Outdoor Food Safety


Store Food Safely Outdoors


© copyright 2005, by Gary Benton

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Like many people in North America, there is little I enjoy more than a good barbeque or cooking over an open fire. All of you know the situation; you load up the family and head out to camp for the weekend or to spend the afternoon at your favorite picnic spot. Rarely do we give the foods or drinks we take along a second thought. While our intentions are to just relax and have a good time, we can often be setting ourselves up to get sick. According to the USDA food related illness increase over 150 percent during the summer months and I suspect that figure is low, because I don't think most minor cases of food poisoning ever get reported.


Food poisoning can usually be identified, though the symptoms can vary by type of bacteria causing the illness, by severe diarrhea, nausea, chills, fever, gas pains, and perhaps vomiting (pretty similar to the flu). The incubation period from food poisoning can be from within the hour to up to two weeks or so. There are a large number of illnesses that can result from the poor handing of foods (such as E coli, Salmonella, Campylobacter and others), so if you're interested in more information check online. What I find most interesting is that the majority of these illnesses can be prevented.


Store all foods properly. Keep your ice chest cold and I have found using gel ice packs or blocks of ice do a better job than crushed ice. Also, I usually keep a fridge thermometer in the chest to make sure everything stays at the proper temperature. Additionally, never leave your cooler in the trunk or inside of your car because the temperature can get very high during the summer. Pull the chest or cooler out and place in under a shady tree. And, keep the kids soft drinks in a separate cooler, so they are not constantly opening and closing the container with your foods in it to get a drink.


Foods should be placed in the ice chest in sealed containers (plastic with snap on lids work fine) and not wrapped in plastic wrap or aluminum foil. Do store anything in paper bags because they just make a mess after they get wet. The reason to use sealed containers is to control the possibility of contamination from one food to another due to leakage. As the temperature in your chest goes up frozen foods will start to thaw or if they sit long enough they will start to leak. Cross contamination of foods is a big concern when eating outdoors, so separate don't contaminate.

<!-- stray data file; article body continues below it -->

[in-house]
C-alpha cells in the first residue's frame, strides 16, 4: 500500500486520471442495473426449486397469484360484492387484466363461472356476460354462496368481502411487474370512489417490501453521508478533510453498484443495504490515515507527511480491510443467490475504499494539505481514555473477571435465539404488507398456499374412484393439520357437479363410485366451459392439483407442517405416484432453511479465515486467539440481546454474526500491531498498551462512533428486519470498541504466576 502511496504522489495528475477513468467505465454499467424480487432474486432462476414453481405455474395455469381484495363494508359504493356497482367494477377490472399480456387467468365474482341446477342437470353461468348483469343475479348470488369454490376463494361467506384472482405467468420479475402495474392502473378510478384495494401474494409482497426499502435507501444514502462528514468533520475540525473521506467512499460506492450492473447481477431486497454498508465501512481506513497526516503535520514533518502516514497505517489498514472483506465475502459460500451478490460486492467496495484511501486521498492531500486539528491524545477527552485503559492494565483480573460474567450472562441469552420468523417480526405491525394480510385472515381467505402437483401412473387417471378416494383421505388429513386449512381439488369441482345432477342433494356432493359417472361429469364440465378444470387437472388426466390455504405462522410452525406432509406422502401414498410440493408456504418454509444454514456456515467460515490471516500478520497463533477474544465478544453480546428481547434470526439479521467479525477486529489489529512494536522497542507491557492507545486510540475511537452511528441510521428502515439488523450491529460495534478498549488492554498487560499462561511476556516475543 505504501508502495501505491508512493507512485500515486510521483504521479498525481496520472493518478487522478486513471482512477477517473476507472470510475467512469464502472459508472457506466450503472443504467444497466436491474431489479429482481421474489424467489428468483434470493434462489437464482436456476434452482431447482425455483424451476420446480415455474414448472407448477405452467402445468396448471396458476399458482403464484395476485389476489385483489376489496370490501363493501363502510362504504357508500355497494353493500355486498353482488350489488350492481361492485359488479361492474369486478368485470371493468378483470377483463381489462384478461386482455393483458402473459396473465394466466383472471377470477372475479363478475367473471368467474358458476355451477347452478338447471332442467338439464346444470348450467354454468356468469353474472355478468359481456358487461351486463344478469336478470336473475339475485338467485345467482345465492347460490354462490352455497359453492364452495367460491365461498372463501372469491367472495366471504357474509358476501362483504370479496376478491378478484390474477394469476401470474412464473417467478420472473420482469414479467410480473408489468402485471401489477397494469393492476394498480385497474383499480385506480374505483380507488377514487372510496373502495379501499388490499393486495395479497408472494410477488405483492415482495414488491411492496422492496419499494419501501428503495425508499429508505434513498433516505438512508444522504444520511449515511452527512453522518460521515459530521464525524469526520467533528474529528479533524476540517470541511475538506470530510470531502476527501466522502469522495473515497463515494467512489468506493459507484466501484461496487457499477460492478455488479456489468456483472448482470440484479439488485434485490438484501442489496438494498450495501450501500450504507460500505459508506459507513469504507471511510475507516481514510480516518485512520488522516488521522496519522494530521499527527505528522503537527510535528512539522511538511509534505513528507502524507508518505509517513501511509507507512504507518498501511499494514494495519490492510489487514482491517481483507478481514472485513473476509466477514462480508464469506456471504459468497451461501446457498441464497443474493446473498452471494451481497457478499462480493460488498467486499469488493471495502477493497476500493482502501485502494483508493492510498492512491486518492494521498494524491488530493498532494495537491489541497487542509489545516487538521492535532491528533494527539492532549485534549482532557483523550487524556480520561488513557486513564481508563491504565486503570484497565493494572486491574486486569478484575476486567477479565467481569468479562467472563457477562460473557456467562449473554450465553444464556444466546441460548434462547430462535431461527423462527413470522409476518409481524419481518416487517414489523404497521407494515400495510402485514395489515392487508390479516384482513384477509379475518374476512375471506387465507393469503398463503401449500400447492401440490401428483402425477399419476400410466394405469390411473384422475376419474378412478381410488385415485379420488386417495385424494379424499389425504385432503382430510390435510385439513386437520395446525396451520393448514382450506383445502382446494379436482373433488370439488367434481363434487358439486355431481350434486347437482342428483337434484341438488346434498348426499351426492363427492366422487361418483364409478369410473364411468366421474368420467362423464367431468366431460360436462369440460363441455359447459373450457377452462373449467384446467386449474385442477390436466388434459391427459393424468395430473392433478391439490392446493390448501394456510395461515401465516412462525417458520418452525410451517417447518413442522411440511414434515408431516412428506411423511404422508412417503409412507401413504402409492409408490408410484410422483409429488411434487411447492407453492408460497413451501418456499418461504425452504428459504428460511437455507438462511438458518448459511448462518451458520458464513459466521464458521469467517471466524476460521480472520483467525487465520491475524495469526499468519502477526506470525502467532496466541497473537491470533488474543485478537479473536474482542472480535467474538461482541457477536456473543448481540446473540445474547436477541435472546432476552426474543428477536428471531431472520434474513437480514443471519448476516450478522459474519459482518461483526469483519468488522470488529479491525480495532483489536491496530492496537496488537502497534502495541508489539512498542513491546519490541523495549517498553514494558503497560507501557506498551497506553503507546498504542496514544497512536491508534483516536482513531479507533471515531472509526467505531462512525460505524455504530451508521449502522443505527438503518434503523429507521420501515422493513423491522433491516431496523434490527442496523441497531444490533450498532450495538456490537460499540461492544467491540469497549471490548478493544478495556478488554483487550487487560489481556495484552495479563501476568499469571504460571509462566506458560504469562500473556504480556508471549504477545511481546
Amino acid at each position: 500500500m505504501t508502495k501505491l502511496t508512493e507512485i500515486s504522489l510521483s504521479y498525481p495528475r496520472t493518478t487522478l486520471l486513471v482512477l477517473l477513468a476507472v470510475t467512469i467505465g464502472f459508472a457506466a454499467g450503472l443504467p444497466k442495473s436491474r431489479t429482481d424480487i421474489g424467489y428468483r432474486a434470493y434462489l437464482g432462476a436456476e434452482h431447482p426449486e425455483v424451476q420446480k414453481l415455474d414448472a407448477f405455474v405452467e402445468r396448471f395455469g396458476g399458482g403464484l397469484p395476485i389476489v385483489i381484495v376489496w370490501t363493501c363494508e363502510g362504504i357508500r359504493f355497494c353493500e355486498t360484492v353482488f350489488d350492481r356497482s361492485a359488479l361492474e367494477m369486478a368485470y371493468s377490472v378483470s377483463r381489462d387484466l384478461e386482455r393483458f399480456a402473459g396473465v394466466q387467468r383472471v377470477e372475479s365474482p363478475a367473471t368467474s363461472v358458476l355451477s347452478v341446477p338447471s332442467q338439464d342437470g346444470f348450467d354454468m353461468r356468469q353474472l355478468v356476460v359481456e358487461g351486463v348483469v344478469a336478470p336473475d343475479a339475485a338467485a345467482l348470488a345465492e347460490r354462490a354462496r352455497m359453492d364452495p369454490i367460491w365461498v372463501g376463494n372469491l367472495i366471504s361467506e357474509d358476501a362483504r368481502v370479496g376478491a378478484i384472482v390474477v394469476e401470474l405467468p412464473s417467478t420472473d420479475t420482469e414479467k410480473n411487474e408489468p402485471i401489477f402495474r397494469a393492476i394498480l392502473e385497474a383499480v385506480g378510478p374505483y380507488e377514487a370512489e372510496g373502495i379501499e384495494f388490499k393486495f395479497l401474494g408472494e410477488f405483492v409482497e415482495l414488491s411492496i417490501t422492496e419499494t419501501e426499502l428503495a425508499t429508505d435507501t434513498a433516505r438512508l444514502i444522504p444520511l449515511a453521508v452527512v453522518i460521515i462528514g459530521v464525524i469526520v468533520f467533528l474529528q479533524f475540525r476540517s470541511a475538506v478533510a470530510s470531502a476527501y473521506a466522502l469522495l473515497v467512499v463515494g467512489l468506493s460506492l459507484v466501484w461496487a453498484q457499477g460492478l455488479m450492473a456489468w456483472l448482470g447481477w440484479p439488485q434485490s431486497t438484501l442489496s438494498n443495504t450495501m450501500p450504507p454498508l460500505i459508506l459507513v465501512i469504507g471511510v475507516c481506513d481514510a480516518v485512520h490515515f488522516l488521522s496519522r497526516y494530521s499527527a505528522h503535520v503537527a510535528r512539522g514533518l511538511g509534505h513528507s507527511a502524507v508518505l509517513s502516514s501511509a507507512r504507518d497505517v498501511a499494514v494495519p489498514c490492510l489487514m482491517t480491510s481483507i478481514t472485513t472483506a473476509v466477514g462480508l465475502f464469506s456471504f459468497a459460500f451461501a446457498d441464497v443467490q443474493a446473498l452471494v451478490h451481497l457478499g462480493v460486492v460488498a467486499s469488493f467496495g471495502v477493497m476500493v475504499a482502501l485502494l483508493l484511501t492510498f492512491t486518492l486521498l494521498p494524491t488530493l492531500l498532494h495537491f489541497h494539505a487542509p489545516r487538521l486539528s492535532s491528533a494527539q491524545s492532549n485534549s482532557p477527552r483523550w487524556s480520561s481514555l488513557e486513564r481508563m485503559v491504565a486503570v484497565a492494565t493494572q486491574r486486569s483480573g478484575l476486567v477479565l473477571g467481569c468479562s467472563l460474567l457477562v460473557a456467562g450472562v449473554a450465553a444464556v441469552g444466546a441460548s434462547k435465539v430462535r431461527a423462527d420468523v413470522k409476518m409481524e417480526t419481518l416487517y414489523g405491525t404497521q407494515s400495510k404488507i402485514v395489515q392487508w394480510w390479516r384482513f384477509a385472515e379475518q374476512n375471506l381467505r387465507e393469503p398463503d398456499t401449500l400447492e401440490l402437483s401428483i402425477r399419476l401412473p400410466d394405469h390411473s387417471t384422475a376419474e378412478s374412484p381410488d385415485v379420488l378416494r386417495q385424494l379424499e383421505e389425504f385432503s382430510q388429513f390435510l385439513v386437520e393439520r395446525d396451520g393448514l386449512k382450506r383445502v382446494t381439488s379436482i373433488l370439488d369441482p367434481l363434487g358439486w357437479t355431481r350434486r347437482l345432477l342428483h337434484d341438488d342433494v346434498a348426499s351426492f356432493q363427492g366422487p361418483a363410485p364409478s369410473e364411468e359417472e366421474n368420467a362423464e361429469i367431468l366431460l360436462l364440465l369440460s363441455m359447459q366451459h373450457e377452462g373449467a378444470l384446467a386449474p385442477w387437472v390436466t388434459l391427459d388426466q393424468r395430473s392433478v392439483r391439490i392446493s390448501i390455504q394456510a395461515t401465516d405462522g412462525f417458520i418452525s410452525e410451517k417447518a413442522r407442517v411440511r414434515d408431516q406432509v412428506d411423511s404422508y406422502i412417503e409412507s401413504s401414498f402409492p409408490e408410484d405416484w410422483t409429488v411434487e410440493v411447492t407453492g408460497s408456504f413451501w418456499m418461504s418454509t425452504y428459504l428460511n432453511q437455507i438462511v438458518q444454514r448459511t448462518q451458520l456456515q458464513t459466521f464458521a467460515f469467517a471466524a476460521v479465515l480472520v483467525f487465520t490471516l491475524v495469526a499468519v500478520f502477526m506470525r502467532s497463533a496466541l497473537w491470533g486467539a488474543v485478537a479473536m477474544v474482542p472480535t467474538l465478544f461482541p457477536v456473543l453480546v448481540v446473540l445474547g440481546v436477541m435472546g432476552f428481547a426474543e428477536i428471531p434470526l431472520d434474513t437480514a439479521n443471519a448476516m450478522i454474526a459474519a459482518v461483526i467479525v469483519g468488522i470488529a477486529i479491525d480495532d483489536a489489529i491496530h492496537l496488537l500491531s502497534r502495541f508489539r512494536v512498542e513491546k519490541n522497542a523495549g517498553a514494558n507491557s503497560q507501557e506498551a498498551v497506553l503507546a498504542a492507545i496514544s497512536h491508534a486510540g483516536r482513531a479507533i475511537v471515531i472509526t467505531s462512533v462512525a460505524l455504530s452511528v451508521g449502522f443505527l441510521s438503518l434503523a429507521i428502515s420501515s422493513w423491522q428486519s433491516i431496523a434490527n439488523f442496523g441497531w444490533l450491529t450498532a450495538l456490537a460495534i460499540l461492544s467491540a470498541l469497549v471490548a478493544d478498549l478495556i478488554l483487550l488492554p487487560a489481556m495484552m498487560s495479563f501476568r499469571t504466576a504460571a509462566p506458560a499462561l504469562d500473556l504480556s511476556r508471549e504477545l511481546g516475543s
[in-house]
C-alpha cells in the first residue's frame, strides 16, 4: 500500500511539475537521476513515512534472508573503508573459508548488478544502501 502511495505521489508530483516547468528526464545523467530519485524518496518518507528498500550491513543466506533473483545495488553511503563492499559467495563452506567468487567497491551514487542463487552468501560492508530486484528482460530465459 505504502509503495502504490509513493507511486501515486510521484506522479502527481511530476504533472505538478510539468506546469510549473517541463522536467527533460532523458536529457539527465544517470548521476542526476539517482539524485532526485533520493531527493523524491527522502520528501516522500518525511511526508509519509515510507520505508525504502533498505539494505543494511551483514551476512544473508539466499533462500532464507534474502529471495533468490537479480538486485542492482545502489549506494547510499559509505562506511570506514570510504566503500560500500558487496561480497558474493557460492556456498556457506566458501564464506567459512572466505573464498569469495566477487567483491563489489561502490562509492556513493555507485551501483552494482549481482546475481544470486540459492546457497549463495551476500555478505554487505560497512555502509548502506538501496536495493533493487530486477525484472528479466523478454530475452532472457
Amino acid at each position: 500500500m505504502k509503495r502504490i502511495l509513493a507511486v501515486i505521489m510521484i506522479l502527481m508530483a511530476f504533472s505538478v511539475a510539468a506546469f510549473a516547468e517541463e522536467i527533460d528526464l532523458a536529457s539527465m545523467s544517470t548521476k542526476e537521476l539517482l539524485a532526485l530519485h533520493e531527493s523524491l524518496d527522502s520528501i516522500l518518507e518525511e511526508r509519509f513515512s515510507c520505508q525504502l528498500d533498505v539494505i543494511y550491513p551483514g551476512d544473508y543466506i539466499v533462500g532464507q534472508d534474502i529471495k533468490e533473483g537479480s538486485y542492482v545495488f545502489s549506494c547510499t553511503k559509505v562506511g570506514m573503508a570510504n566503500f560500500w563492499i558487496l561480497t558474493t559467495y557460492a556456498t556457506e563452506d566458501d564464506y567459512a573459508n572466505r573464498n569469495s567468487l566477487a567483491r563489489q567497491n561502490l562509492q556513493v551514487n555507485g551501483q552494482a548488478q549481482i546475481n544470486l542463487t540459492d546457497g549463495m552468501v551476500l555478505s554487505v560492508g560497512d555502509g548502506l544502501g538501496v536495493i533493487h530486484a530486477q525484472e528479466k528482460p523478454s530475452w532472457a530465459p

Another big concern is keeping everything clean, so wash your hands before cooking and after handing any raw foods. Some of you may laugh at this, but I also use different utensils when I handle raw and cooked meats to avoid cross contamination. I also make sure I never place cooked meat on a plate or in a container that has had raw meat on it until I have washed it with soap and water. Good solid hygiene while cooking can reduce your risks of getting food poisoning a great deal.


When using a charcoal grill insure the charcoal is glowing red and has a gray powder on the surfaces (this is a good idea when cooking over a campfire as well). Electric grills or gas grills should be heated on high for at least fifteen minutes to kill any bacteria on the cooking surface. Oh, and make sure all frozen meats are completely thawed out prior to cooking. Once again, some of you may laugh, but I suggest you use a meat thermometer to insure your meats are cooked properly to kill all bacteria. I cook burgers to 160 degrees, chicken 180 degrees, steaks 150 degrees, and fresh fish until I am sure it has cooked thoroughly. All hotdog's sold in the stores these days have already been precooked, but they should still be heated until they are piping hot throughout. As the meat cooks turn it frequently and move it around on the cooking surface so it cooks evenly, since not all spots on your grill are as hot as others.


Immediately (in hot weather the quicker the better) after eating, store all leftovers in a rigid container and place them in your ice chest, or discard them. It is very important that they be placed in your ice chest quickly, because bacteria grow rapidly at room temperatures and at high temperature (90-100 degrees) they increase even faster.


Most of the cases of food poisoning experienced from outdoor cooking can be prevented by the proper storage of food containers, good hygiene, proper cooking, and the immediate care of all leftovers. Remember to keep all meats properly stored in containers, keep them cold, and cook ‘em up hot! And, if in doubt just throw it out.


Have a safe summer and I'll see you on the trails.



Outdoor Food Safety

Some information used in preparing this article from the American Red Cross

Gary Benton has over 45 years of outdoor experience in camping, hiking, fishing, and other activities. He's no armchair survival man, he's walked the walk from the arctic to the desert and all the area in between. Gary has an associates degree in Search and Rescue, Survival Operations, a B.S. in Industrial Occupational safety, and all but his thesis completed for a M.S. in Counseling Psychology.
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